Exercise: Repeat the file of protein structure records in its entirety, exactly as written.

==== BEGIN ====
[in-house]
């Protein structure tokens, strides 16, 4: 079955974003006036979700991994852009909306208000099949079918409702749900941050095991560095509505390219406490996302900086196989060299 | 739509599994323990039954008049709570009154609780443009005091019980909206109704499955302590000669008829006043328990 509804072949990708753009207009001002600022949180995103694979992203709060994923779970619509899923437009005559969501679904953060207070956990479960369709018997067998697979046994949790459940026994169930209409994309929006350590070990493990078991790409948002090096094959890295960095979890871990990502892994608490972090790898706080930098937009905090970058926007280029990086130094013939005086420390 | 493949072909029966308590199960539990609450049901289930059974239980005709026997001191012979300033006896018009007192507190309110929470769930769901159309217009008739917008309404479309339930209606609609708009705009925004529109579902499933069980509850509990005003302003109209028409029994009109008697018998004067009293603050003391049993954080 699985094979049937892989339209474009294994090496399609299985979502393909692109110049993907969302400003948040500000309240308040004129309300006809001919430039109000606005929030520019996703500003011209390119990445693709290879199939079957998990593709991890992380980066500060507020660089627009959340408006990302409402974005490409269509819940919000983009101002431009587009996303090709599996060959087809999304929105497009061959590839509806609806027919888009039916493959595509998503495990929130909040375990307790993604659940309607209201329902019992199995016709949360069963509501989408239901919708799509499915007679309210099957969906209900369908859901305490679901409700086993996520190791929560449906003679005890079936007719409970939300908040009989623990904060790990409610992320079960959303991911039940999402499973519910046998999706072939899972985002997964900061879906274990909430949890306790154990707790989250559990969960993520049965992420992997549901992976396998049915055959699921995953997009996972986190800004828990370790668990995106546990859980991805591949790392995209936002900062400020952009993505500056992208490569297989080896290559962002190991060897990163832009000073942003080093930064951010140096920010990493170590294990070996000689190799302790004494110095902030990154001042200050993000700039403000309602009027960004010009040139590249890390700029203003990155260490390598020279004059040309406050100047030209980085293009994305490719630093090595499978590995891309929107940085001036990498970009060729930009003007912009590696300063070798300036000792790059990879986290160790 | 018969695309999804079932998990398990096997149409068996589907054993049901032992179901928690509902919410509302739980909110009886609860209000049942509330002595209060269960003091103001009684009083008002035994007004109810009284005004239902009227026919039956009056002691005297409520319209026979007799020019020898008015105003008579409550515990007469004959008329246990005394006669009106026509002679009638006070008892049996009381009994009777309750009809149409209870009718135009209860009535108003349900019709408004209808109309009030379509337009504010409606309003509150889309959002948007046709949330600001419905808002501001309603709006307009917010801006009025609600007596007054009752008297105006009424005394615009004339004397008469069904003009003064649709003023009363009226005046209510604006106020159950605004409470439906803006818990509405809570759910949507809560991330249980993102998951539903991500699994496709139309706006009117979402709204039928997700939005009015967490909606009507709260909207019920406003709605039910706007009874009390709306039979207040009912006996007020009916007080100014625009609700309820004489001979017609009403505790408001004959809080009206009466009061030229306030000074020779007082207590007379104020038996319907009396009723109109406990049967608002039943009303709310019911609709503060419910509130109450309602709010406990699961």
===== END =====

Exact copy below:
[in-house]
């Protein structure tokens, strides 16, 4: 079955974003006036979700991994852009909306208000099949079918409702749900941050095991560095509505390219406490996302900086196989060299 | 739509599994323990039954008049709570009154609780443009005091019980909206109704499955302590000669008829006043328990 509804072949990708753009207009001002600022949180995103694979992203709060994923779970619509899923437009005559969501679904953060207070956990479960369709018997067998697979046994949790459940026994169930209409994309929006350590070990493990078991790409948002090096094959890295960095979890871990990502892994608490972090790898706080930098937009905090970058926007280029990086130094013939005086420390 | 493949072909029966308590199960539990609450049901289930059974239980005709026997001191012979300033006896018009007192507190309110929470769930769901159309217009008739917008309404479309339930209606609609708009705009925004529109579902499933069980509850509990005003302003109209028409029994009109008697018998004067009293603050003391049993954080 699985094979049937892989339209474009294994090496399609299985979502393909692109110049993907969302400003948040500000309240308040004129309300006809001919430039109000606005929030520019996703500003011209390119990445693709290879199939079957998990593709991890992380980066500060507020660089627009959340408006990302409402974005490409269509819940919000983009101002431009587009996303090709599996060959087809999304929105497009061959590839509806609806027919888009039916493959595509998503495990929130909040375990307790993604659940309607209201329902019992199995016709949360069963509501989408239901919708799509499915007679309210099957969906209900369908859901305490679901409700086993996520190791929560449906003679005890079936007719409970939300908040009989623990904060790990409610992320079960959303991911039940999402499973519910046998999706072939899972985002997964900061879906274990909430949890306790154990707790989250559990969960993520049965992420992997549901992976396998049915055959699921995953997009996972986190800004828990370790668990995106546990859980991805591949790392995209936002900062400020952009993505500056992208490569297989080896290559962002190991060897990163832009000073942003080093930064951010140096920010990493170590294990070996000689190799302790004494110095902030990154001042200050993000700039403000309602009027960004010009040139590249890390700029203003990155260490390598020279004059040309406050100047030209980085293009994305490719630093090595499978590995891309929107940085001036990498970009060729930009003007912009590696300063070798300036000792790059990879986290160790 | 018969695309999804079932998990398990096997149409068996589907054993049901032992179901928690509902919410509302739980909110009886609860209000049942509330002595209060269960003091103001009684009083008002035994007004109810009284005004239902009227026919039956009056002691005297409520319209026979007799020019020898008015105003008579409550515990007469004959008329246990005394006669009106026509002679009638006070008892049996009381009994009777309750009809149409209870009718135009209860009535108003349900019709408004209808109309009030379509337009504010409606309003509150889309959002948007046709949330600001419905808002501001309603709006307009917010801006009025609600007596007054009752008297105006009424005394615009004339004397008469069904003009003064649709003023009363009226005046209510604006106020159950605004409470439906803006818990509405809570759910949507809560991330249980993102998951539903991500699994496709139309706006009117979402709204039928997700939005009015967490909606009507709260909207019920406003709605039910706007009874009390709306039979207040009912006996007020009916007080100014625009609700309820004489001979017609009403505790408001004959809080009206009466009061030229306030000074020779007082207590007379104020038996319907009396009723109109406990049967608002039943009303709310019911609709503060419910509130109450309602709010406990699961």